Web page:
On a team of smiling crazies, the focused Villars probably had the fewest grins … but maybe the most floor burns and bruises. Go ahead and smile, Sam. You deserve it.
NEW FACES TO REMEMBER: Speaking of freshmen making an impact, who is Libby Stump and where did she come from?
The LC freshman was such a surprise that she wasn’t even in the team picture in the state program. But boy, did she ever surprise the Lyncs’ opponents at state. In Friday’s semis, she went 5-for-5 from the field and led LC with 14 points.
And don’t forget Meridian’s fabulous freshmen, four of which were on the roster for state. Finnley Claeys was a starting guard, and post Skyleigh James came off the bench to play big minutes and make a big impact. With star Jolee Sipma returning, watch out for the Trojans next year.
OLD FACES TO NEVER FORGET: How spoiled we’ve been the past couple of years to be able to watch some great boys players.
Cole Bajema, who led Lynden Christian to the state title last year and a fourth-place finish this year, has cemented his place as the best player in school history and, along with Luke Ridnour, as one of the best in Whatcom County history.
Then there’s the Lynden tandem of Clayton Whitman and Christian Zamora, who were at their best on the biggest stage, leading the Lions to two straight 2A crowns and this year accomplishing what could be a first — defeating both the 3A state champion (O’Dea) and 1A champion (Zillah) in the same season.
While we can argue whether this year’s team was better than some of the other great Lynden teams (1962? 1981? 1991?), there is no denying that Whitman and Zamora deserve their places among the greatest Lions to ever play.
Those three along with the other seniors on the Lynden and Lynden Christian boys teams will be greatly missed.
ALL-TOURNAMENT: The county was well represented on the all-tournament teams.
Whitman was again named the 2A boys MVP with running mate Zamora making the first team. LC’s Bajema and junior guard Andrew DeVries were named to the first team and second team, respectively, in the 1A boys tourney.
For the girls, LC’s Isabela Hernandez and Riley Dykstra were named to the first team and Grace Sterk to the second team. Lynden’s Hershey also was named to the 2A first team.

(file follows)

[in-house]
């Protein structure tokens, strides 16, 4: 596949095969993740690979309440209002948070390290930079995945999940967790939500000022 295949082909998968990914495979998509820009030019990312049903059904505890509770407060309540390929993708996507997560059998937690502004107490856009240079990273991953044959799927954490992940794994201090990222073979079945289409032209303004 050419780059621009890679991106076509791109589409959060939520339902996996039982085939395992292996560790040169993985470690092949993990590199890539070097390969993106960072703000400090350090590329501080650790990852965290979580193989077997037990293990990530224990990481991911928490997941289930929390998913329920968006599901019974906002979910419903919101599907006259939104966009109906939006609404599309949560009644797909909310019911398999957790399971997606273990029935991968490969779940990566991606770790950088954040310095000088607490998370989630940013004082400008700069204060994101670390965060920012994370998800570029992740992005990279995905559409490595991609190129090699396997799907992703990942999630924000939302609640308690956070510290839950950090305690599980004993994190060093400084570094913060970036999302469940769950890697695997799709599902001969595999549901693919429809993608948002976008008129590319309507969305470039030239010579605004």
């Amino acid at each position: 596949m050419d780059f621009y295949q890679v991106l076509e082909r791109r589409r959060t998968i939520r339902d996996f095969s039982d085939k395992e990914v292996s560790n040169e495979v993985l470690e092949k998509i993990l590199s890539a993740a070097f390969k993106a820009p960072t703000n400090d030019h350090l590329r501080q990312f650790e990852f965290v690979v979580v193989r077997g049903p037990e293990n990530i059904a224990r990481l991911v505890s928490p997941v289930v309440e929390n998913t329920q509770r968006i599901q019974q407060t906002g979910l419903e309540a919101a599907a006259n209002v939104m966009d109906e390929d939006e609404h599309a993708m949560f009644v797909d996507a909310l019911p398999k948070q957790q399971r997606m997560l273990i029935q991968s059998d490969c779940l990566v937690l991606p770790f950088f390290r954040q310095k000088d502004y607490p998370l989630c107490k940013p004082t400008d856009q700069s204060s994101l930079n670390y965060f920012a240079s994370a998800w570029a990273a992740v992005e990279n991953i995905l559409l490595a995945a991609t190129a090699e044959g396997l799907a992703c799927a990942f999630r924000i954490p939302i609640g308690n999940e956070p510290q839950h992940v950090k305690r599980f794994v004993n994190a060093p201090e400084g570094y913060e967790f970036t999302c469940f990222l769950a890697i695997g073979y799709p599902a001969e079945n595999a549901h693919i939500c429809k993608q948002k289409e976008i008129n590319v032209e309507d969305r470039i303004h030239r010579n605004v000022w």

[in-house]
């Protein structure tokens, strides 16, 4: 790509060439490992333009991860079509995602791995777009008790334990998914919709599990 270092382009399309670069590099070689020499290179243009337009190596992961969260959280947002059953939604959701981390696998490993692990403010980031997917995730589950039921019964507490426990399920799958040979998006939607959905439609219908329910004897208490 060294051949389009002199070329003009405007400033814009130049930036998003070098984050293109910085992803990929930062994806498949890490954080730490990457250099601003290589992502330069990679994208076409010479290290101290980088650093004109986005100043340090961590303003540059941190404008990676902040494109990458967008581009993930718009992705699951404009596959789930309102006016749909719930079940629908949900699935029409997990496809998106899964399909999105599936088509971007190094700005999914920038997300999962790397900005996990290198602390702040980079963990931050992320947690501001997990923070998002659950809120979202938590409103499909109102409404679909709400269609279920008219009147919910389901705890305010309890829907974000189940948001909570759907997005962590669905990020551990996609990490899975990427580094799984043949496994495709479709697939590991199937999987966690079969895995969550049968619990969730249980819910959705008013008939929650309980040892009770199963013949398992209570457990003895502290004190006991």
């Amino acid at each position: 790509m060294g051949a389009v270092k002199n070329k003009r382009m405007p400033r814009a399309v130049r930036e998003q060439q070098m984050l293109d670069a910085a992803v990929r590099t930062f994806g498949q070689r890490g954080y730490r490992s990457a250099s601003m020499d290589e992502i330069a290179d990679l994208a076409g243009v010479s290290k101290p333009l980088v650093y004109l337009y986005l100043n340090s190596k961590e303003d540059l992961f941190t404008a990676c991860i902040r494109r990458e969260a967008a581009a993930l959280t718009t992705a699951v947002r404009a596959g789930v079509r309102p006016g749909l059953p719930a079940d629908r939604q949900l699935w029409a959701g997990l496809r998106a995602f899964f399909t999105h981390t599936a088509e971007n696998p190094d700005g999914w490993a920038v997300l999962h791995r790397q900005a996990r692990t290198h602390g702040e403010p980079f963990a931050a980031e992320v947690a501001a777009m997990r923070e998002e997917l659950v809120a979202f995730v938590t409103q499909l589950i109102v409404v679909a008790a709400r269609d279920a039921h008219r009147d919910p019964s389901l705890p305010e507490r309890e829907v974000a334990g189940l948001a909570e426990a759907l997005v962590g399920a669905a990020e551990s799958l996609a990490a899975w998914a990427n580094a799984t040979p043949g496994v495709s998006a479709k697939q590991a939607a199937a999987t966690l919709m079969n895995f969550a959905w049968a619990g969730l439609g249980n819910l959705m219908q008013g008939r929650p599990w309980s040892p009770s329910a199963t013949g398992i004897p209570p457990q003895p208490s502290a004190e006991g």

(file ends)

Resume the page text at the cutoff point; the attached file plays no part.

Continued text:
And a personal plug for Meridian junior center Jolee Sipma, who deserved all-tournament honors, but because the Trojans lost their first two games, was not seen by many of the people who were covering the tourney. Let’s hope she and the Trojans get another chance to shine next year at state.
CLASS ACTS: In victory and defeat, the players, coaches and, for the most part, fans of our teams showed an immense amount of class even in highly emotional and frustrating circumstances.
From the LC girls, who always handed the ball to the refs instead of throwing it …
To the Lynden boys, who would help up a fallen opponent …
To the Meridian girls, who despite being frustrated by not playing their best, never quit and never gave up on each other …
To the Lynden band, which played for city rival Lynden Christian when the LC band was absent …
To the coaches who never complained about the officiating in public or in private …
To LC coach DeBoer starting Jake Libolt, a reserve who saw very little playing time but who was the team’s biggest cheerleader, in the Lyncs’ final game because Libolt was a senior …
It was certainly an honor to be part of the Whatcom County contingent in Yakima this year.
And like all of us who were there, I’m hoping we’ll all be back at the state tournaments next year.
Jim Carberry is a former Bellingham Herald sports editor and author of several books on Whatcom County prep basketball. Follow him on Twitter @whatcomhoops and visit the Whatcom Hoops Facebook page.